How Is Surgery Used to Diagnose Ovarian Cancer?

Surgery is the main option for both the diagnosis and treatment of ovarian cancer. The kind of surgery your doctor uses may depend on the type and stage of your cancer, your overall health, and whether you want to preserve your fertility.

Knowing more about the types of surgeries for ovarian cancer and when they are used can help you make informed decisions about your care and better understand your treatment plan.

Surgical biopsy for ovarian cancer

For many cancers, a biopsy is the main way of accurately diagnosing cancer. A biopsy is when a piece of the growth or tumor is removed from the body. It is then studied under a microscope in a lab. For ovarian cancer, this biopsy is usually done during a larger surgery that aims to remove all of the visible cancerous tissue.1

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A biopsy may be done during a laparoscopy or with a needle guided by a CT scan, though this is rare. Some doctors may do this with early-stage ovarian cancer if the cancer is confined to the ovary. In other cases, these types of biopsies may be done if you cannot have surgery due to advanced cancer or another illness. Since there is a chance that biopsies done this way can spread the cancer, your doctor will talk with you about the risks and benefits.1,2

If you have abdominal ascites (excess fluid in the abdominal area), a biopsy of the fluid may be done. During a procedure called paracentesis, a needle attached to a syringe is inserted into the numbed abdominal wall. This may be guided by ultrasound. A sample of the fluid is taken up into the syringe. It is then sent to a lab so it can be examined for cancer cells.1

Surgical staging for ovarian cancer

After your doctor has diagnosed you with ovarian cancer, the next step is to stage the cancer. Staging means to see how far the cancer has progressed, determine if it has spread from the ovaries, and to assign it a category.3

Staging often involves removing the uterus (a hysterectomy) along with both ovaries and fallopian tubes. This procedure is called a bilateral salpingo-oophorectomy, or BSO. During a BSO, the omentum is also removed. The omentum is a layer of fatty tissue that lies on top of the abdominal organs. Ovarian cancer can spread to this tissue.3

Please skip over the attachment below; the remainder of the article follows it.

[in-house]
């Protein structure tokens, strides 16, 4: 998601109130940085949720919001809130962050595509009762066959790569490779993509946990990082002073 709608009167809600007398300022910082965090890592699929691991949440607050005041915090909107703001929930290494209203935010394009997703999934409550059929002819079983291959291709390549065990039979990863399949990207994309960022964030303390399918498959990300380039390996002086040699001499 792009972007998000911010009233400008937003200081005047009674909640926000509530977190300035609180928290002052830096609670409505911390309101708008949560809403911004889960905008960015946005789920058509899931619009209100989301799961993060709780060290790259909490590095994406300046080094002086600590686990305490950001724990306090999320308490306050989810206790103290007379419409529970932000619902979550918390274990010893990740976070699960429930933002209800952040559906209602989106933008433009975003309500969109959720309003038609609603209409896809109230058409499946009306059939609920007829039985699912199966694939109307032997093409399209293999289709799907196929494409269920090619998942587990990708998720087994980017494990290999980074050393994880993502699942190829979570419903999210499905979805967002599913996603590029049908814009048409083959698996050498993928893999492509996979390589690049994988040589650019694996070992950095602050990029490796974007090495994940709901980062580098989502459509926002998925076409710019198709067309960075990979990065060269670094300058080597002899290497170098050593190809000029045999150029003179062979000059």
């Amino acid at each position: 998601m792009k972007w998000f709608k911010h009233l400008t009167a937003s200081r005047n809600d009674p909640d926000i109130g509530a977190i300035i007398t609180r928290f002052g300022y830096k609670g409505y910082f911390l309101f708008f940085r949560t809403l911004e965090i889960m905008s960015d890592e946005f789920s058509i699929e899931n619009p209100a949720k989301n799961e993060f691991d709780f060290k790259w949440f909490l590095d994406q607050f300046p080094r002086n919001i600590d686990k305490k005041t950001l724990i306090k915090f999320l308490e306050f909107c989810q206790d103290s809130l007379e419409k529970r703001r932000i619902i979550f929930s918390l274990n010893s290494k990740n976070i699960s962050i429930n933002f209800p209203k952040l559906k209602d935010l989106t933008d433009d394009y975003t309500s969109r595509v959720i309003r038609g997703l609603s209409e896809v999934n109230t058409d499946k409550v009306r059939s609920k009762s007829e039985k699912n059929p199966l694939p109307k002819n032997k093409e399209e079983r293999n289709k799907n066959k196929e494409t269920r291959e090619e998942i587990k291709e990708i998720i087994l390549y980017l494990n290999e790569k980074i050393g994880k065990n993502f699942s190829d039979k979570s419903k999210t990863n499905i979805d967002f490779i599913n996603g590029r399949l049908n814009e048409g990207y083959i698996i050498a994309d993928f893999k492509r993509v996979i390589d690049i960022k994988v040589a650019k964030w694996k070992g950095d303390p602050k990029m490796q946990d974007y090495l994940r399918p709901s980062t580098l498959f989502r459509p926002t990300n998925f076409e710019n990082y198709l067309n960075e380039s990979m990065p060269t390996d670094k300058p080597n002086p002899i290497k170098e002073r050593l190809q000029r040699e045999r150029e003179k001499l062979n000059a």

Any fluid found in the abdomen during surgery will also be tested for cancer cells. Sometimes a surgeon will also take biopsies of areas from the abdomen and pelvis to ensure there is no cancer in these areas.3

The size of the tumor and any potential spread of the cancer will determine the stage of your ovarian cancer. The stage will then help to guide your course of treatment.

Surgical treatment for ovarian cancer

The surgery for staging is also part of the surgical treatment for ovarian cancer. During this surgery, debulking is usually done. Debulking means removing as much tumor as possible. The goal of debulking is to leave behind no visible cancer. If that is not possible, the goal is to have tumors no larger than 1 centimeter left behind. This is known as optimal debulking.3

Research shows that people with optimal debulking have a better outcome than people who have larger tumors that remain after surgery (suboptimal debulking).3

If the cancer has spread to other organs, debulking surgery sometimes also involves removing those organs or parts of them. This may include removing the spleen or gallbladder, or sections of organs like the liver or intestines.3

Some women whose ovarian cancer responded well to chemotherapy may have surgery a second time. This usually includes a laparotomy and laparoscopy. These are minimally invasive surgeries that allow doctors to view the inside of the abdomen. The goal of these surgeries is to see whether there is any cancer left in the abdomen after treatment.4

Some people may also need additional surgeries during treatment. This can include surgery to remove more cancer if it has spread or to treat a bowel obstruction. If there is a recurrence (return of the cancer following treatment), removing more cancerous tissue may improve the response to chemotherapy.4

Talk with your doctor if you have any questions about the surgery that is being recommended for you.

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Written by: Jaime Rochelle Herndon | Last reviewed: May 2021